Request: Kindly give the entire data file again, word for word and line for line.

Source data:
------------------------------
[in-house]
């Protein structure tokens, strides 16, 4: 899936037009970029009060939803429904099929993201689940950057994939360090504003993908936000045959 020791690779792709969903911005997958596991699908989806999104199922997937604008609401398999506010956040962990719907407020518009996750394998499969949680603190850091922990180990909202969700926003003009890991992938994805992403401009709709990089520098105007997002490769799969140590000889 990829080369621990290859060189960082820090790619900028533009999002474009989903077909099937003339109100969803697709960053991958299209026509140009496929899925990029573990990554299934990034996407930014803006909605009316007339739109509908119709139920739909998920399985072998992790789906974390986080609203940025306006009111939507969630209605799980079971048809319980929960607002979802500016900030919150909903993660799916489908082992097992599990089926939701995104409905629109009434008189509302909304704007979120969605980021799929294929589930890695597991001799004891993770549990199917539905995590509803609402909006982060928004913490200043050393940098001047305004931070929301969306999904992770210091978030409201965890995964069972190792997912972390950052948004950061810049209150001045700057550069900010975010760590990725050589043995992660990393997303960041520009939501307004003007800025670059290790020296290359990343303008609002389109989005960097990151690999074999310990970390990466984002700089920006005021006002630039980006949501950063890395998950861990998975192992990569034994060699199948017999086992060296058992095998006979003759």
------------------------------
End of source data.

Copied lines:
[in-house]
């Protein structure tokens, strides 16, 4: 899936037009970029009060939803429904099929993201689940950057994939360090504003993908936000045959 020791690779792709969903911005997958596991699908989806999104199922997937604008609401398999506010956040962990719907407020518009996750394998499969949680603190850091922990180990909202969700926003003009890991992938994805992403401009709709990089520098105007997002490769799969140590000889 990829080369621990290859060189960082820090790619900028533009999002474009989903077909099937003339109100969803697709960053991958299209026509140009496929899925990029573990990554299934990034996407930014803006909605009316007339739109509908119709139920739909998920399985072998992790789906974390986080609203940025306006009111939507969630209605799980079971048809319980929960607002979802500016900030919150909903993660799916489908082992097992599990089926939701995104409905629109009434008189509302909304704007979120969605980021799929294929589930890695597991001799004891993770549990199917539905995590509803609402909006982060928004913490200043050393940098001047305004931070929301969306999904992770210091978030409201965890995964069972190792997912972390950052948004950061810049209150001045700057550069900010975010760590990725050589043995992660990393997303960041520009939501307004003007800025670059290790020296290359990343303008609002389109989005960097990151690999074999310990970390990466984002700089920006005021006002630039980006949501950063890395998950861990998975192992990569034994060699199948017999086992060296058992095998006979003759």